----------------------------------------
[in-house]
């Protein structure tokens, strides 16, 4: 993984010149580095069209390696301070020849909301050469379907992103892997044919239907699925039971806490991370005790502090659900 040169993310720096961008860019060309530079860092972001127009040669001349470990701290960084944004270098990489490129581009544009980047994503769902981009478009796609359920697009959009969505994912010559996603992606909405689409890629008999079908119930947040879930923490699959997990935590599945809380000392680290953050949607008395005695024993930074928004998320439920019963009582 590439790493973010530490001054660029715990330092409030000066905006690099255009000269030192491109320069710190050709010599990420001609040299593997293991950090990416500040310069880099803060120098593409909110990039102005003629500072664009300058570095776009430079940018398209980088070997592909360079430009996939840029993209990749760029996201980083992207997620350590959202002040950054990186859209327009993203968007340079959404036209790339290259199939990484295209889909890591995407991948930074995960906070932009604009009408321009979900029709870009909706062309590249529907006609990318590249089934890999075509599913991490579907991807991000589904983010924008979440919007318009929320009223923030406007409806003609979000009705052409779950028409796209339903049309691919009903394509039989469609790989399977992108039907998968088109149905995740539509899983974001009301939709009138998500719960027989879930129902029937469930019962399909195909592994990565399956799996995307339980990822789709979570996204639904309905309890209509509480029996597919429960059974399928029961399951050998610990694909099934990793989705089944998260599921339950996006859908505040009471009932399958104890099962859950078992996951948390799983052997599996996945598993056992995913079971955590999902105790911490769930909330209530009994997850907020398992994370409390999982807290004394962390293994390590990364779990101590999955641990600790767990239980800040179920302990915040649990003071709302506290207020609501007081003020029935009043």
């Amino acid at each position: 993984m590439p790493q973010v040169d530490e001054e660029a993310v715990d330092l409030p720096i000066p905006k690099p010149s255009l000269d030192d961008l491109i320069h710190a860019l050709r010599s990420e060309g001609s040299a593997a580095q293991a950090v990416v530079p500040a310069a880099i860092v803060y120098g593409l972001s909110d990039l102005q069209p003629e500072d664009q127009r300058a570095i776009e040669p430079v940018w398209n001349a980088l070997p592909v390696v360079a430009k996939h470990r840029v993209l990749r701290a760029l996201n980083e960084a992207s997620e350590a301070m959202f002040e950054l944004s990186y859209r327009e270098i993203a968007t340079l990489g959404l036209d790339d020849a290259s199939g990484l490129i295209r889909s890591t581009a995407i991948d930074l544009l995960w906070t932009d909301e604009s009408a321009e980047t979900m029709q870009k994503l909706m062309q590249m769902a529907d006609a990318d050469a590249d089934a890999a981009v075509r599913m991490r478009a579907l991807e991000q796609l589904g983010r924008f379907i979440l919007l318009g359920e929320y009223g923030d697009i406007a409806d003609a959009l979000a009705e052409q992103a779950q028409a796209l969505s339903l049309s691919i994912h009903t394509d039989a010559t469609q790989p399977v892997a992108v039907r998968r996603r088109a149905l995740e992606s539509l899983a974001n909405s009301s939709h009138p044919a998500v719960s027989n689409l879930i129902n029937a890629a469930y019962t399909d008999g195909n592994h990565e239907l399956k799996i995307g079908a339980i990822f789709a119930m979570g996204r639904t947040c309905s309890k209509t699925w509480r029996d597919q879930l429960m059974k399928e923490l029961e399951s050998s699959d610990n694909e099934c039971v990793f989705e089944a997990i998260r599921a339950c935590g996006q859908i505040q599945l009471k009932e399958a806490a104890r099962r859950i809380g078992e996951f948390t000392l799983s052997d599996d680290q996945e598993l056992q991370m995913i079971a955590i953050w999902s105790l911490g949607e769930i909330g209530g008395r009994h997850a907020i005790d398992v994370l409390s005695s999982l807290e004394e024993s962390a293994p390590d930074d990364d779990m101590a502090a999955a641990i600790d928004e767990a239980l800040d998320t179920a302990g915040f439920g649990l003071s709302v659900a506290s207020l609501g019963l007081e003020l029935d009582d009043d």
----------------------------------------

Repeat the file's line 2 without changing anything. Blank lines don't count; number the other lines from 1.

């Protein structure tokens, strides 16, 4: 993984010149580095069209390696301070020849909301050469379907992103892997044919239907699925039971806490991370005790502090659900 040169993310720096961008860019060309530079860092972001127009040669001349470990701290960084944004270098990489490129581009544009980047994503769902981009478009796609359920697009959009969505994912010559996603992606909405689409890629008999079908119930947040879930923490699959997990935590599945809380000392680290953050949607008395005695024993930074928004998320439920019963009582 590439790493973010530490001054660029715990330092409030000066905006690099255009000269030192491109320069710190050709010599990420001609040299593997293991950090990416500040310069880099803060120098593409909110990039102005003629500072664009300058570095776009430079940018398209980088070997592909360079430009996939840029993209990749760029996201980083992207997620350590959202002040950054990186859209327009993203968007340079959404036209790339290259199939990484295209889909890591995407991948930074995960906070932009604009009408321009979900029709870009909706062309590249529907006609990318590249089934890999075509599913991490579907991807991000589904983010924008979440919007318009929320009223923030406007409806003609979000009705052409779950028409796209339903049309691919009903394509039989469609790989399977992108039907998968088109149905995740539509899983974001009301939709009138998500719960027989879930129902029937469930019962399909195909592994990565399956799996995307339980990822789709979570996204639904309905309890209509509480029996597919429960059974399928029961399951050998610990694909099934990793989705089944998260599921339950996006859908505040009471009932399958104890099962859950078992996951948390799983052997599996996945598993056992995913079971955590999902105790911490769930909330209530009994997850907020398992994370409390999982807290004394962390293994390590990364779990101590999955641990600790767990239980800040179920302990915040649990003071709302506290207020609501007081003020029935009043």